District Innovates For the Future

St. John's property, which currently houses SCOPE, will be the location of future elementary school.

Photo by Photo by: Sabina Schaaf

St. John's property, which currently houses SCOPE, will be the location of future elementary school.

Allen Ganic, Reporter

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By Allen Ganic, Reporter

District Innovates For the Future

    The district has an interesting plan to open up an innovative based elementary school in the near future.

    In two years, students from grades Kindergarten to fourth will have the opportunity to attend an elementary school with an uncommon curriculum. This curriculum will be based on real world problems that students will learn and be able to solve through critical thinking skills, technology, and instruction methods. Admission requirements will not be necessary. If more students apply than there are seats available, the district will have a lottery in place.

    Superintendent Chris Gaines received initial approval from the school board to move forward with the plan last month. The school will be located inside the former St. John Elementary School that is now the location of SCOPE at 3701 Will Avenue on Lemay Ferry.

    Across the region, few school districts have opened up similar projects to the one Gaines has proposed. The Webster School District opened up a computer school in the 1980’s, which was an optional school for elementary students that gave them opportunities to learn about technology use.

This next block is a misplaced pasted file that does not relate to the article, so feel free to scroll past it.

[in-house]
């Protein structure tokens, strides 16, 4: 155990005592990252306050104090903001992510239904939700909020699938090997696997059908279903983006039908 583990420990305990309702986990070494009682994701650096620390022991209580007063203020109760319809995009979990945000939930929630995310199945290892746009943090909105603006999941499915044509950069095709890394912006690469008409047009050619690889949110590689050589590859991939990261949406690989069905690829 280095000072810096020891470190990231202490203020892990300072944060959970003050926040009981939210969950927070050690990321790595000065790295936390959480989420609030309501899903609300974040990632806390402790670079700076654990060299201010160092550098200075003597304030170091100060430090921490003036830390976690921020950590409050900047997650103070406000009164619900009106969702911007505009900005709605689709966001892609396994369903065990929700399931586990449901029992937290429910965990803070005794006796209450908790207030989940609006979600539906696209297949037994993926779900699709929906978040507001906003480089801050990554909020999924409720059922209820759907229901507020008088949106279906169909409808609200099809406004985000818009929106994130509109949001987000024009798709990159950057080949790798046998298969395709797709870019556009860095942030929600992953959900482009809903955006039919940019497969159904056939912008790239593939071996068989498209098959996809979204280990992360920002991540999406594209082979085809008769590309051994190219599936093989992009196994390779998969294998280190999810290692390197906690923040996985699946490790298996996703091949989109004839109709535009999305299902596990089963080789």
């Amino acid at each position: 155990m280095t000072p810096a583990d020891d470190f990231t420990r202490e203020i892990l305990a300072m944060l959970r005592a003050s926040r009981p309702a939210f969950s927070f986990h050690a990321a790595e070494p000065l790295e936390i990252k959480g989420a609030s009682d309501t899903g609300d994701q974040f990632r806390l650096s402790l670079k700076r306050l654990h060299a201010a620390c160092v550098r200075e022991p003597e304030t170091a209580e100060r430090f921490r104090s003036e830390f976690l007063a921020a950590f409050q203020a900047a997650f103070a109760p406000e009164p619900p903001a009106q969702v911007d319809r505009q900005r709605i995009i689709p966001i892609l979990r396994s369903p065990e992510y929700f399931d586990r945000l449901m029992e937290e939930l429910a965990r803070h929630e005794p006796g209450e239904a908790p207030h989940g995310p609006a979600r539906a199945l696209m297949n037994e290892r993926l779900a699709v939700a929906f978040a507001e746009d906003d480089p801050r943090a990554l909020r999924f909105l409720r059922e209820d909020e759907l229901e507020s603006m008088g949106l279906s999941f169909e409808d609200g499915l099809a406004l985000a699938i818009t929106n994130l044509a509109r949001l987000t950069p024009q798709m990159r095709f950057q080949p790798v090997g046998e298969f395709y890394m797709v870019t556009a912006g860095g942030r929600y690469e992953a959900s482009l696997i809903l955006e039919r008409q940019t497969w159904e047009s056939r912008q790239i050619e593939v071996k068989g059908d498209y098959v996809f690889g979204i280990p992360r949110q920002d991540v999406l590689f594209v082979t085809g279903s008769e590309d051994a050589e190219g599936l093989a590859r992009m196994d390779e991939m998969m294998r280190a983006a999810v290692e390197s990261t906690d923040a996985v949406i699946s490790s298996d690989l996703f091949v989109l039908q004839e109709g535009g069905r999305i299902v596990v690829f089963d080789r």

Although these schools have different innovative projects, the elementary school planned by Gaines will stand on its own.  

    “We would be the first in the St. Louis region,” said Gaines.  

    While it would be the first in our region, Gaines got the idea from a school in Missouri that he wants to resemble.

    “We’re looking to model the school after EPiC elementary in Liberty, Missouri,” said Gaines. “They were the first to do this in Missouri.”

    EPiC elementary received national attention when it opened in 2014. After the first year, over 1,000 students applied for the limited 300 seats that were available.

    When it comes to funding the project, Gaines addressed that it will come from shifting resources around the district and that additional funds will also be necessary. Some of those additional funds will be needed to prepare the building for the learning experience.

    “We will need to purchase and enhance the wireless capability within the building along with purchasing furniture, devices, and a playground for the school,” said Gaines.  

    The plan for now is to open the innovative elementary school first. After the plan is complete, future plans for a middle school and high school are also being considered.

    “We are working on the elementary first, but the middle schools and high schools should follow pretty quickly after,” stated Gaines. “If kids grow up with a certain type of learning, we are going to need something for middle and high schools so they can continue that path.”

    For those who prefer traditional education, that will not disappear as the innovative schools will solely be based on choice. Having the option for two choices of education can be beneficial for students and parents as they can decide what will be best for them and their future.  

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